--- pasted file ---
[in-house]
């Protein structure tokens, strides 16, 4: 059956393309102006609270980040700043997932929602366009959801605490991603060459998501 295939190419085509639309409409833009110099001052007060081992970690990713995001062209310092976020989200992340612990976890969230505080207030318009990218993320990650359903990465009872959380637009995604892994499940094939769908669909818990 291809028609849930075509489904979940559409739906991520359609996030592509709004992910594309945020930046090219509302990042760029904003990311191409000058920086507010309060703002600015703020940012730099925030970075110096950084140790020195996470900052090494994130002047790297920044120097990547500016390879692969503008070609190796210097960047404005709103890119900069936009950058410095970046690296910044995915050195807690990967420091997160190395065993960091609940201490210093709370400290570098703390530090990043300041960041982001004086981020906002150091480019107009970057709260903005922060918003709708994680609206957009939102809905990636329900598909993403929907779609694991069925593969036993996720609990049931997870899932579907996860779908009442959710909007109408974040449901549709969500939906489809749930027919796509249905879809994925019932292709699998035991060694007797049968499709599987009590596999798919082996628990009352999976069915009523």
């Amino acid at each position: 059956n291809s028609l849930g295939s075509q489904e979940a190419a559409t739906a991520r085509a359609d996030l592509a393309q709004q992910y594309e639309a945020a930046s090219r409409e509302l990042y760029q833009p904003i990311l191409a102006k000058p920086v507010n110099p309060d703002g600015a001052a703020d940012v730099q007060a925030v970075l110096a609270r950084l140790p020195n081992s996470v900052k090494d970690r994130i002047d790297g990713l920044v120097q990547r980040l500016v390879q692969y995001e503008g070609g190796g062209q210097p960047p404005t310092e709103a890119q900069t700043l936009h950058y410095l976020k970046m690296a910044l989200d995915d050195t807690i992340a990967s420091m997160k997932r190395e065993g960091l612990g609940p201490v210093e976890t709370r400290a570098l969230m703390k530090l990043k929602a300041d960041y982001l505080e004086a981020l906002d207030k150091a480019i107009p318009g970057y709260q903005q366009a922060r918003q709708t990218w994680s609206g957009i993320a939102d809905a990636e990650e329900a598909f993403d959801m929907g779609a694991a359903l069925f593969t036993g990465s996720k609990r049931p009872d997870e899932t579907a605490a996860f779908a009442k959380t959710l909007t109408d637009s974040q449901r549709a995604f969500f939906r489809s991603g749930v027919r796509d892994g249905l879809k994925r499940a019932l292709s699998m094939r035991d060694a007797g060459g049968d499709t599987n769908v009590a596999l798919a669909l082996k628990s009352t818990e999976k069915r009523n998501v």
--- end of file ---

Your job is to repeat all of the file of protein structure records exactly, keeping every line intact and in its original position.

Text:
[in-house]
């Protein structure tokens, strides 16, 4: 059956393309102006609270980040700043997932929602366009959801605490991603060459998501 295939190419085509639309409409833009110099001052007060081992970690990713995001062209310092976020989200992340612990976890969230505080207030318009990218993320990650359903990465009872959380637009995604892994499940094939769908669909818990 291809028609849930075509489904979940559409739906991520359609996030592509709004992910594309945020930046090219509302990042760029904003990311191409000058920086507010309060703002600015703020940012730099925030970075110096950084140790020195996470900052090494994130002047790297920044120097990547500016390879692969503008070609190796210097960047404005709103890119900069936009950058410095970046690296910044995915050195807690990967420091997160190395065993960091609940201490210093709370400290570098703390530090990043300041960041982001004086981020906002150091480019107009970057709260903005922060918003709708994680609206957009939102809905990636329900598909993403929907779609694991069925593969036993996720609990049931997870899932579907996860779908009442959710909007109408974040449901549709969500939906489809749930027919796509249905879809994925019932292709699998035991060694007797049968499709599987009590596999798919082996628990009352999976069915009523």
């Amino acid at each position: 059956n291809s028609l849930g295939s075509q489904e979940a190419a559409t739906a991520r085509a359609d996030l592509a393309q709004q992910y594309e639309a945020a930046s090219r409409e509302l990042y760029q833009p904003i990311l191409a102006k000058p920086v507010n110099p309060d703002g600015a001052a703020d940012v730099q007060a925030v970075l110096a609270r950084l140790p020195n081992s996470v900052k090494d970690r994130i002047d790297g990713l920044v120097q990547r980040l500016v390879q692969y995001e503008g070609g190796g062209q210097p960047p404005t310092e709103a890119q900069t700043l936009h950058y410095l976020k970046m690296a910044l989200d995915d050195t807690i992340a990967s420091m997160k997932r190395e065993g960091l612990g609940p201490v210093e976890t709370r400290a570098l969230m703390k530090l990043k929602a300041d960041y982001l505080e004086a981020l906002d207030k150091a480019i107009p318009g970057y709260q903005q366009a922060r918003q709708t990218w994680s609206g957009i993320a939102d809905a990636e990650e329900a598909f993403d959801m929907g779609a694991a359903l069925f593969t036993g990465s996720k609990r049931p009872d997870e899932t579907a605490a996860f779908a009442k959380t959710l909007t109408d637009s974040q449901r549709a995604f969500f939906r489809s991603g749930v027919r796509d892994g249905l879809k994925r499940a019932l292709s699998m094939r035991d060694a007797g060459g049968d499709t599987n769908v009590a596999l798919a669909l082996k628990s009352t818990e999976k069915r009523n998501v």